John Mulcahy, vice president of sustainability and compliance for Georgia-Pacific Professional, agrees. “There is value in investing in facilities to dig deeper in the waste stream and recovering more types of fiber,” he said, “including foodservice packaging like cups.”

The Foodservice Packaging Institute (FPI), an industry trade association, has been working to get paper cups and other foodservice items recycled in different localities. One example is in Wisconsin, where the group is looking to help municipalities across the state expand the materials accepted in residential programs and then get cups and other paper products moved to the Georgia-Pacific mill in Green Bay, the Fox River Fiber plant in De Pere and other end users.

Mulcahy sees an opportunity for the paper industry to evolve. “Our approach is not a focus on individual cities so much as to increase mill capabilities to process different grades and be more efficient in the broader market,” he noted.

Trying out methodologies

For mills not designed or optimized to process poly-coated paper, trials are necessary to determine whether and how the fiber can be effectively recovered. And tests focused on various types of poly-coated paper have been taking place over the last few years.

In addition to batch pulping, which is employed by Sustana, mills have also successfully processed cups in a continuous pulping operation. For example, WestRock’s recycled paper mill in Saint Paul, Minn. recently conducted a successful poly-coated cup stock recycling trial. The mill traditionally utilizes a combination of residential mixed paper and old corrugated containers to produce 100 percent recycled content paperboard and medium.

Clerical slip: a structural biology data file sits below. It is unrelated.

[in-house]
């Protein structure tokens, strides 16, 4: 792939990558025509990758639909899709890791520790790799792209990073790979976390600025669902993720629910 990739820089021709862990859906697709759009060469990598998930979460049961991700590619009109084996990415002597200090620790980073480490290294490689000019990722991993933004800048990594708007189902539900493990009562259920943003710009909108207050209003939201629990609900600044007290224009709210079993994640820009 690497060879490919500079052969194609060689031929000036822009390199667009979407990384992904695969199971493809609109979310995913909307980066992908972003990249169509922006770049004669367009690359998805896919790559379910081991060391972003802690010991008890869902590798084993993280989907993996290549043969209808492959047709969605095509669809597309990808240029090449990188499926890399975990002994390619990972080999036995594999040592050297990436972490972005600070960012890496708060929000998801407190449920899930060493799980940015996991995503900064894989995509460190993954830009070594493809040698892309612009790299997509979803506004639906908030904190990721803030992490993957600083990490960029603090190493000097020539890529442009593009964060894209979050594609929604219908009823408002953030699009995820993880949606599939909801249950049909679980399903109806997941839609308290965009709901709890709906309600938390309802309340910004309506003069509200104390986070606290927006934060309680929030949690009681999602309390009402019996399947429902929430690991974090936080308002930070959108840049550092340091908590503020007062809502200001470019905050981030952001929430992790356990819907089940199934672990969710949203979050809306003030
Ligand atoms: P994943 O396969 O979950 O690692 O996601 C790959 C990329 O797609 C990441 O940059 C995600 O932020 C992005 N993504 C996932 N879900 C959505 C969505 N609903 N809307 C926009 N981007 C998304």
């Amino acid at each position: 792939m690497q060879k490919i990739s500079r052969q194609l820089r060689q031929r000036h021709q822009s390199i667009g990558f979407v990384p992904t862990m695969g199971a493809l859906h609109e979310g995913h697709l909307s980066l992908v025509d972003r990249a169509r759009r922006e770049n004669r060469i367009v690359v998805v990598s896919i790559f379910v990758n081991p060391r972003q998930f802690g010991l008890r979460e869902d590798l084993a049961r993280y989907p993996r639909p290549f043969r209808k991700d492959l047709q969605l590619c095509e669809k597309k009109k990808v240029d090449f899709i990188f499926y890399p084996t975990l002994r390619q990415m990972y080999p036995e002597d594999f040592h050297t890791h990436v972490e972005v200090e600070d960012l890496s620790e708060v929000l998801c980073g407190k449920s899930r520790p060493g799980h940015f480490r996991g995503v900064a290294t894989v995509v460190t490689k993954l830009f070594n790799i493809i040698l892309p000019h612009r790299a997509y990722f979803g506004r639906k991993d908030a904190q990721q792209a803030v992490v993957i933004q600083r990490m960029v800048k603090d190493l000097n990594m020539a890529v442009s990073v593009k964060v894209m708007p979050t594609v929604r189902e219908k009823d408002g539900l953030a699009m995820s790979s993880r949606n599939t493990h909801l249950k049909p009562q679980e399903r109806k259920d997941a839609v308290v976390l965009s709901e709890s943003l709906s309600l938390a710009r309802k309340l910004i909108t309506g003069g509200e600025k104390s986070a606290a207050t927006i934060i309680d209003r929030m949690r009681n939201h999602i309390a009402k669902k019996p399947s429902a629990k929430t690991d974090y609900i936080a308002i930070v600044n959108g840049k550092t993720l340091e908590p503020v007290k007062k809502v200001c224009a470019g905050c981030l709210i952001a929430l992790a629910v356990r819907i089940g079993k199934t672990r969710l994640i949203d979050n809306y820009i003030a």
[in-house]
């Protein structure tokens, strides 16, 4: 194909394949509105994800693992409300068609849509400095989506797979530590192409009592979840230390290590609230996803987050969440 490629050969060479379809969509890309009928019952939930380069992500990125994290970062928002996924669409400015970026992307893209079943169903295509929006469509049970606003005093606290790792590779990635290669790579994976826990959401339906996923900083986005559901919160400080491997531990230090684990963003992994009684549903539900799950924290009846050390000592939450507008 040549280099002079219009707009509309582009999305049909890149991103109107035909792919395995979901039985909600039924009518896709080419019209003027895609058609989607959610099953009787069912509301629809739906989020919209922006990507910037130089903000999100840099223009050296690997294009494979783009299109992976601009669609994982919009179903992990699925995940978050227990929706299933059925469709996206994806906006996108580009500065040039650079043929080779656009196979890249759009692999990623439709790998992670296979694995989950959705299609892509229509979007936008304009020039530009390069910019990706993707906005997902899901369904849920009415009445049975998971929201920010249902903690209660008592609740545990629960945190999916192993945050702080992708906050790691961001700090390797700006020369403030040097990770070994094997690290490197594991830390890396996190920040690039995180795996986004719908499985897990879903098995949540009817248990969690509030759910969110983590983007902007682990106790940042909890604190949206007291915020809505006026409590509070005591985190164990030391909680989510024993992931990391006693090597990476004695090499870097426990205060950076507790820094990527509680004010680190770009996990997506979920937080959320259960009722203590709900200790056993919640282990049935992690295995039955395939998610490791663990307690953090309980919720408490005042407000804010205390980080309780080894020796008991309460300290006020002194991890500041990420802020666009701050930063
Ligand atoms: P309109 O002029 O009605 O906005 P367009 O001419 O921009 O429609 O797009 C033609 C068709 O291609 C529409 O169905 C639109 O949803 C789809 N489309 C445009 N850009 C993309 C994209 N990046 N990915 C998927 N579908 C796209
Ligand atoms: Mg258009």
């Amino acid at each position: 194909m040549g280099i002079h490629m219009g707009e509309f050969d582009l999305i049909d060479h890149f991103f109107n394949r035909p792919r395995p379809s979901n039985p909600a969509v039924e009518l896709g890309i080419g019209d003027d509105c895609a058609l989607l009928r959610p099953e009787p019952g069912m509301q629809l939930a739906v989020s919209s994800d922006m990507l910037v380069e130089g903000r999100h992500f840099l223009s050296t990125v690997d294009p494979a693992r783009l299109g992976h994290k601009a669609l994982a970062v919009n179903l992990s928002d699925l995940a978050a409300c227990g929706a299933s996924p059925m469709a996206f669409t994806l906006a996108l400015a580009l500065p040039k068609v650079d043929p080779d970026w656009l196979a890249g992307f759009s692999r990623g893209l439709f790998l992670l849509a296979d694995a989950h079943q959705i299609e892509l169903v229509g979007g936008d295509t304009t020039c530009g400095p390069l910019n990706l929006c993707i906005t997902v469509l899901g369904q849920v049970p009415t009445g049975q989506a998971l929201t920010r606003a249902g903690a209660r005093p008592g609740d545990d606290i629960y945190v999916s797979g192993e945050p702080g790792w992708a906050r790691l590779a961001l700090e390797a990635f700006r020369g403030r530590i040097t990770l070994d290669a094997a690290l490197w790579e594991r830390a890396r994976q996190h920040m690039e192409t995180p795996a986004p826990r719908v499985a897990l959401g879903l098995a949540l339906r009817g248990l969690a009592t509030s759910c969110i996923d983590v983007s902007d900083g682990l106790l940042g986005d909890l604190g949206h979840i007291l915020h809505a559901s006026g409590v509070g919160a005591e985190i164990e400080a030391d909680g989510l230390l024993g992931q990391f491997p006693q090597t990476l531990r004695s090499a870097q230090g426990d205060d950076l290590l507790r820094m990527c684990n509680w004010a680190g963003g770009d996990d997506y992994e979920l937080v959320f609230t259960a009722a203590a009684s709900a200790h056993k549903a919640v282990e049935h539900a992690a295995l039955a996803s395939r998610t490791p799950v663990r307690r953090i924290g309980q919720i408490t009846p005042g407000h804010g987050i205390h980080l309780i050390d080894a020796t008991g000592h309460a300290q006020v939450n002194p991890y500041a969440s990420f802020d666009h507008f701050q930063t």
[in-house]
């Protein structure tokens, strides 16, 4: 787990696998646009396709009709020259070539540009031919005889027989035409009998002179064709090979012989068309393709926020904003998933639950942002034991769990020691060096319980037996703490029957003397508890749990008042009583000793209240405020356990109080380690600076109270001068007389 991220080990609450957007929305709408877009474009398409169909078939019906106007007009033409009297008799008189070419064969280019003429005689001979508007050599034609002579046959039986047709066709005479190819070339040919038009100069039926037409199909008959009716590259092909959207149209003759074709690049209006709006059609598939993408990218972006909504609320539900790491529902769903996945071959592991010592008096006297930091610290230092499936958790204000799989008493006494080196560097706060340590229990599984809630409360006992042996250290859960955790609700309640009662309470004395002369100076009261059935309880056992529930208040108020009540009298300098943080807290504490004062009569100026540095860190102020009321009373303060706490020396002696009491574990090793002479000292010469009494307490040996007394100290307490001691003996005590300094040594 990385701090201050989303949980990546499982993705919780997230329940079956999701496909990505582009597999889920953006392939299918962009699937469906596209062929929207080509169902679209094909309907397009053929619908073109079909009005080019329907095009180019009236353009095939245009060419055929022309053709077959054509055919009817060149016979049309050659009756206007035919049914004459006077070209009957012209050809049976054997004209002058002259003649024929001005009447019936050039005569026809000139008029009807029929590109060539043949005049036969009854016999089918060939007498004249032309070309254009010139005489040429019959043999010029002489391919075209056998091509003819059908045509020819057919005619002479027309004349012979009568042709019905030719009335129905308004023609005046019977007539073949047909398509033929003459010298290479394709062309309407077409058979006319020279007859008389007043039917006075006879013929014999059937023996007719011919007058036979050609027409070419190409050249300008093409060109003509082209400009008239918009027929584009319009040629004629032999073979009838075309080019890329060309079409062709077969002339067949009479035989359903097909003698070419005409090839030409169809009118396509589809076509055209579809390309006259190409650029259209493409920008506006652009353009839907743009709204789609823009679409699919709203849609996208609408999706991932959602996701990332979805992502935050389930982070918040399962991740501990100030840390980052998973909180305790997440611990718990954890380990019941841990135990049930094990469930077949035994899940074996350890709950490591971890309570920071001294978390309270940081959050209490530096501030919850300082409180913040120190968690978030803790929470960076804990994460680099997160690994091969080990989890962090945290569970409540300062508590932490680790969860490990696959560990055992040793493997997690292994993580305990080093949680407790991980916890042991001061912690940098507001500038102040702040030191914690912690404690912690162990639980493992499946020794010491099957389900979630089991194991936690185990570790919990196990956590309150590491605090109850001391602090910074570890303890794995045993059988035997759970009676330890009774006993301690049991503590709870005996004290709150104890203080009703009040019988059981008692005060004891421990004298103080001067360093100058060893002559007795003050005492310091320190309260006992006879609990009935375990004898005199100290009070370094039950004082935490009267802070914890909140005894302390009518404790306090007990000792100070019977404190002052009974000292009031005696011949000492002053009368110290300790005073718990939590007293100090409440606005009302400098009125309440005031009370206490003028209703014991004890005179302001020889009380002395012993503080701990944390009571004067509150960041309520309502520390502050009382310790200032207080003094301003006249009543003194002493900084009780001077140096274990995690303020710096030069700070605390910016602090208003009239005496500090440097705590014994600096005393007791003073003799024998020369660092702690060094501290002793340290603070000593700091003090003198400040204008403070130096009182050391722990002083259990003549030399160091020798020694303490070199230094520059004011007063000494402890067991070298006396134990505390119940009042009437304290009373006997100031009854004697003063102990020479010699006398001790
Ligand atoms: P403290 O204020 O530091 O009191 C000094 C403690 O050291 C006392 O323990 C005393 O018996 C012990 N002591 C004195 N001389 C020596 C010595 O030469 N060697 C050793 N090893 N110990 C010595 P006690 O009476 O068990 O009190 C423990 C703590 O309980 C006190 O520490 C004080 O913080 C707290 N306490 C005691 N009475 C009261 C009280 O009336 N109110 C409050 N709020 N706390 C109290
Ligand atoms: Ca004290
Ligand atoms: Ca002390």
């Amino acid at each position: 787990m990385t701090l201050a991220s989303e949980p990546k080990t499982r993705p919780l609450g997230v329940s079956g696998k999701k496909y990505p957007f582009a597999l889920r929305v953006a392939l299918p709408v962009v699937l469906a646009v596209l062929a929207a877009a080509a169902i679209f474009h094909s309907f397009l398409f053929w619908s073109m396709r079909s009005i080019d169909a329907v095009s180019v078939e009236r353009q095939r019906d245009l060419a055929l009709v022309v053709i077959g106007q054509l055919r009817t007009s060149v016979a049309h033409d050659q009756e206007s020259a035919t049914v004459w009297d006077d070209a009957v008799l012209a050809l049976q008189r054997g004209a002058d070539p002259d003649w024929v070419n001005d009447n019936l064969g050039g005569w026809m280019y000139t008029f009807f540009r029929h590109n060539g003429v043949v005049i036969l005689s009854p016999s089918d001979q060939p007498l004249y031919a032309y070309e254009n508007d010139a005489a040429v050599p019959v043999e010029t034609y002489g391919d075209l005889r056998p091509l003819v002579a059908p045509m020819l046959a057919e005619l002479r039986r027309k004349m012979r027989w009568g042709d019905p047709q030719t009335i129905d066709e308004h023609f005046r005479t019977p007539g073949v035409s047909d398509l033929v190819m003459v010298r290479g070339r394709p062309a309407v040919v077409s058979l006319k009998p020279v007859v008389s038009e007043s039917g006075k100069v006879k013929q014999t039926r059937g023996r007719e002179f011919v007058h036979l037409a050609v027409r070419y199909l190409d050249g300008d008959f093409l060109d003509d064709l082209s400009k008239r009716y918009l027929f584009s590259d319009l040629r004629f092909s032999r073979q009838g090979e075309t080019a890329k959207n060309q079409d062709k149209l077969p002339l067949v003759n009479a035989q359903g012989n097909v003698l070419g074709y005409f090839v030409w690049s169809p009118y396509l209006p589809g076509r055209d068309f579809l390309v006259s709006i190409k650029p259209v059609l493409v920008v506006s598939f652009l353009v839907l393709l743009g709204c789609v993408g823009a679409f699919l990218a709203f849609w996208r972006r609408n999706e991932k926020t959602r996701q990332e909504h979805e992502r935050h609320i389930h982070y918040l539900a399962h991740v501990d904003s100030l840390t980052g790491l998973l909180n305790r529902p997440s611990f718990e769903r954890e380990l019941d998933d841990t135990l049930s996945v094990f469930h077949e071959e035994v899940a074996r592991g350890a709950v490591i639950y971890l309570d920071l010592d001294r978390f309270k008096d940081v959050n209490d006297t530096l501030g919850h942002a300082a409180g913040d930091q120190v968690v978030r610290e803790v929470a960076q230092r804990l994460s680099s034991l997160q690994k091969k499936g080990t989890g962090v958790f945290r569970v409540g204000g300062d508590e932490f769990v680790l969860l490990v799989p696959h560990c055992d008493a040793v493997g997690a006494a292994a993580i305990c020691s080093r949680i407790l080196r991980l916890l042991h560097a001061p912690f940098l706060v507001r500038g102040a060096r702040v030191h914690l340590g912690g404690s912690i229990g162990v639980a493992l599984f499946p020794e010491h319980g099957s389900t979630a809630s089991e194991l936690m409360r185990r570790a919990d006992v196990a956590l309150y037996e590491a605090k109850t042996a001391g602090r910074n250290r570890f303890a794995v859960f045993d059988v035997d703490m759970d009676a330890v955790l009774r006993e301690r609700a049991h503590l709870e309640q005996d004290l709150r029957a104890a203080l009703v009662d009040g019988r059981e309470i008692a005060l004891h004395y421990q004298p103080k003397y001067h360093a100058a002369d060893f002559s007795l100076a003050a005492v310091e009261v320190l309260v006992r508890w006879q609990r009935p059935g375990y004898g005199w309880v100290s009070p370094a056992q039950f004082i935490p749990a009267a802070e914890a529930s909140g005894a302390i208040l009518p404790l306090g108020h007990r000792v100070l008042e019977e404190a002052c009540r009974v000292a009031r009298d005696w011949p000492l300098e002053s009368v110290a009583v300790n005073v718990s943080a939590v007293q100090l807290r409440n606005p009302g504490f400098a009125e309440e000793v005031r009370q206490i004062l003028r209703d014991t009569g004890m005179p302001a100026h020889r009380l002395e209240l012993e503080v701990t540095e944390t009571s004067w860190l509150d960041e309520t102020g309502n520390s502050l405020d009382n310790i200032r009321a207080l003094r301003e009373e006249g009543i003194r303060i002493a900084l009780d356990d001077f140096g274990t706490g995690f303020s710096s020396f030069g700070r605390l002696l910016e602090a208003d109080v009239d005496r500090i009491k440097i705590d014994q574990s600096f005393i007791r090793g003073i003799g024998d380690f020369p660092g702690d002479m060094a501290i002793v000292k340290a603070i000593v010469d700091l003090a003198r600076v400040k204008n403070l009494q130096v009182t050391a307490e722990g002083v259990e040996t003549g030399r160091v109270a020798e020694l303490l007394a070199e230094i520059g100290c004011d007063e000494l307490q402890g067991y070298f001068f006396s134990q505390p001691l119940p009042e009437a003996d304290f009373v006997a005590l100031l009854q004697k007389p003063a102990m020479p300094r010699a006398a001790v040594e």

In the trial, single-sided and double-sided poly-coated cup and paperboard stock were added to the furnish entering the pulper. Quantities tested were based on the amount of poly-coated packaging that would be available for recycling from the surrounding communities.

“We found that the inclusion of the poly-coated paper had no perceivable impact on our process or finished product quality,” said Bob Carpenter, general manager of WestRock’s Saint Paul mill.

The ability to recover cups as part of a poly-coat bale (like Fox River Fiber) or a mixed paper bale (like WestRock’s Saint Paul mill) helps to provide options for different communities, depending on the collection and sortation systems employed at the MRF and the commodities produced. The range of mill and trial scenarios suggests that some mills may also be interested in exploring recovery through other commodities.